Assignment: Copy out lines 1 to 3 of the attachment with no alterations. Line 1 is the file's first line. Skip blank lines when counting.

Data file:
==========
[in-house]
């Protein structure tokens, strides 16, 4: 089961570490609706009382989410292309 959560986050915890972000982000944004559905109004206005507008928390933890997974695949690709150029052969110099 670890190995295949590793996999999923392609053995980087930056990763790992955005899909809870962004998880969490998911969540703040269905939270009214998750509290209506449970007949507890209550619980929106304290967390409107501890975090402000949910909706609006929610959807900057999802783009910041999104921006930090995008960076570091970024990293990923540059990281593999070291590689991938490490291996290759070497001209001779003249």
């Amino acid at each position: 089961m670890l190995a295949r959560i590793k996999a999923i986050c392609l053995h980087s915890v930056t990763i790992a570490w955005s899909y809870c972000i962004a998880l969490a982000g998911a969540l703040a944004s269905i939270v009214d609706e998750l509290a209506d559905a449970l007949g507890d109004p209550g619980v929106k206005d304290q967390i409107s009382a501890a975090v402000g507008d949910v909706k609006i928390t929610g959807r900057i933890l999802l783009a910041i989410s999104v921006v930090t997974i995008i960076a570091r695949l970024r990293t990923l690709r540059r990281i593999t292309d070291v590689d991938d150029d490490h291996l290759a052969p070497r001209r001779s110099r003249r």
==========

[in-house]
């Protein structure tokens, strides 16, 4: 089961570490609706009382989410292309 959560986050915890972000982000944004559905109004206005507008928390933890997974695949690709150029052969110099 670890190995295949590793996999999923392609053995980087930056990763790992955005899909809870962004998880969490998911969540703040269905939270009214998750509290209506449970007949507890209550619980929106304290967390409107501890975090402000949910909706609006929610959807900057999802783009910041999104921006930090995008960076570091970024990293990923540059990281593999070291590689991938490490291996290759070497001209001779003249």
């Amino acid at each position: 089961m670890l190995a295949r959560i590793k996999a999923i986050c392609l053995h980087s915890v930056t990763i790992a570490w955005s899909y809870c972000i962004a998880l969490a982000g998911a969540l703040a944004s269905i939270v009214d609706e998750l509290a209506d559905a449970l007949g507890d109004p209550g619980v929106k206005d304290q967390i409107s009382a501890a975090v402000g507008d949910v909706k609006i928390t929610g959807r900057i933890l999802l783009a910041i989410s999104v921006v930090t997974i995008i960076a570091r695949l970024r990293t990923l690709r540059r990281i593999t292309d070291v590689d991938d150029d490490h291996l290759a052969p070497r001209r001779s110099r003249r």